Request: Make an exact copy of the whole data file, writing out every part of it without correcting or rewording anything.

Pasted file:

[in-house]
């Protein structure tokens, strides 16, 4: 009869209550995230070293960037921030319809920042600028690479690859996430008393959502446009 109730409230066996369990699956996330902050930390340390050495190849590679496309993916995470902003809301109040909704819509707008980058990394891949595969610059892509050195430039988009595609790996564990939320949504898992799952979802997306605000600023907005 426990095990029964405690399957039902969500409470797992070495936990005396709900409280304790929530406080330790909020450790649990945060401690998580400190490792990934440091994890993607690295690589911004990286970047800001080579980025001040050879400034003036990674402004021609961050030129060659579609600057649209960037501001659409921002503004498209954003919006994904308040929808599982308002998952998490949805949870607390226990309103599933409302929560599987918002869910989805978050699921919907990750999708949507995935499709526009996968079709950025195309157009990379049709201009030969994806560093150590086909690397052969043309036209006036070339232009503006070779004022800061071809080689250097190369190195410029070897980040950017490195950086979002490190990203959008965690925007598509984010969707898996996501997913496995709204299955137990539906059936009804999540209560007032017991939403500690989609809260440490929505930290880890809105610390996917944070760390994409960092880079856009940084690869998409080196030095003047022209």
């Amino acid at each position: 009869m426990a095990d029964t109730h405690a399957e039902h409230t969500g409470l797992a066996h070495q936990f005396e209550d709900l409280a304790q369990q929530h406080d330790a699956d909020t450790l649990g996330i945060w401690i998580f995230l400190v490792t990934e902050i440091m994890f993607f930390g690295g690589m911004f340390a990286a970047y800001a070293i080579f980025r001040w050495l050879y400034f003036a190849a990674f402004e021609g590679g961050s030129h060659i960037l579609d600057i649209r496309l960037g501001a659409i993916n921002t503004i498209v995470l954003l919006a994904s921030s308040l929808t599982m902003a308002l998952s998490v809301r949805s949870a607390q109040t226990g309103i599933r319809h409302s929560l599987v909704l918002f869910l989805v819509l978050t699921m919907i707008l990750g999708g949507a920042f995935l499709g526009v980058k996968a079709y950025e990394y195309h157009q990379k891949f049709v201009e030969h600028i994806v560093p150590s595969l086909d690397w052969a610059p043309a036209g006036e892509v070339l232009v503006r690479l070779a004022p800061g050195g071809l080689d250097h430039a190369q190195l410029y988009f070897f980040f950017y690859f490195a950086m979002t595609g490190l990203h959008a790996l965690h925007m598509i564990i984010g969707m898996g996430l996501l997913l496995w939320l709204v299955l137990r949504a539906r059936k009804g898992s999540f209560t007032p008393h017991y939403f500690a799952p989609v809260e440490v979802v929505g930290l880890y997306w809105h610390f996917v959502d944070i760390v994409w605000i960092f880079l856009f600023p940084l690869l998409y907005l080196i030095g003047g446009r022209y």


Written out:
[in-house]
């Protein structure tokens, strides 16, 4: 009869209550995230070293960037921030319809920042600028690479690859996430008393959502446009 109730409230066996369990699956996330902050930390340390050495190849590679496309993916995470902003809301109040909704819509707008980058990394891949595969610059892509050195430039988009595609790996564990939320949504898992799952979802997306605000600023907005 426990095990029964405690399957039902969500409470797992070495936990005396709900409280304790929530406080330790909020450790649990945060401690998580400190490792990934440091994890993607690295690589911004990286970047800001080579980025001040050879400034003036990674402004021609961050030129060659579609600057649209960037501001659409921002503004498209954003919006994904308040929808599982308002998952998490949805949870607390226990309103599933409302929560599987918002869910989805978050699921919907990750999708949507995935499709526009996968079709950025195309157009990379049709201009030969994806560093150590086909690397052969043309036209006036070339232009503006070779004022800061071809080689250097190369190195410029070897980040950017490195950086979002490190990203959008965690925007598509984010969707898996996501997913496995709204299955137990539906059936009804999540209560007032017991939403500690989609809260440490929505930290880890809105610390996917944070760390994409960092880079856009940084690869998409080196030095003047022209």
């Amino acid at each position: 009869m426990a095990d029964t109730h405690a399957e039902h409230t969500g409470l797992a066996h070495q936990f005396e209550d709900l409280a304790q369990q929530h406080d330790a699956d909020t450790l649990g996330i945060w401690i998580f995230l400190v490792t990934e902050i440091m994890f993607f930390g690295g690589m911004f340390a990286a970047y800001a070293i080579f980025r001040w050495l050879y400034f003036a190849a990674f402004e021609g590679g961050s030129h060659i960037l579609d600057i649209r496309l960037g501001a659409i993916n921002t503004i498209v995470l954003l919006a994904s921030s308040l929808t599982m902003a308002l998952s998490v809301r949805s949870a607390q109040t226990g309103i599933r319809h409302s929560l599987v909704l918002f869910l989805v819509l978050t699921m919907i707008l990750g999708g949507a920042f995935l499709g526009v980058k996968a079709y950025e990394y195309h157009q990379k891949f049709v201009e030969h600028i994806v560093p150590s595969l086909d690397w052969a610059p043309a036209g006036e892509v070339l232009v503006r690479l070779a004022p800061g050195g071809l080689d250097h430039a190369q190195l410029y988009f070897f980040f950017y690859f490195a950086m979002t595609g490190l990203h959008a790996l965690h925007m598509i564990i984010g969707m898996g996430l996501l997913l496995w939320l709204v299955l137990r949504a539906r059936k009804g898992s999540f209560t007032p008393h017991y939403f500690a799952p989609v809260e440490v979802v929505g930290l880890y997306w809105h610390f996917v959502d944070i760390v994409w605000i960092f880079l856009f600023p940084l690869l998409y907005l080196i030095g003047g446009r022209y």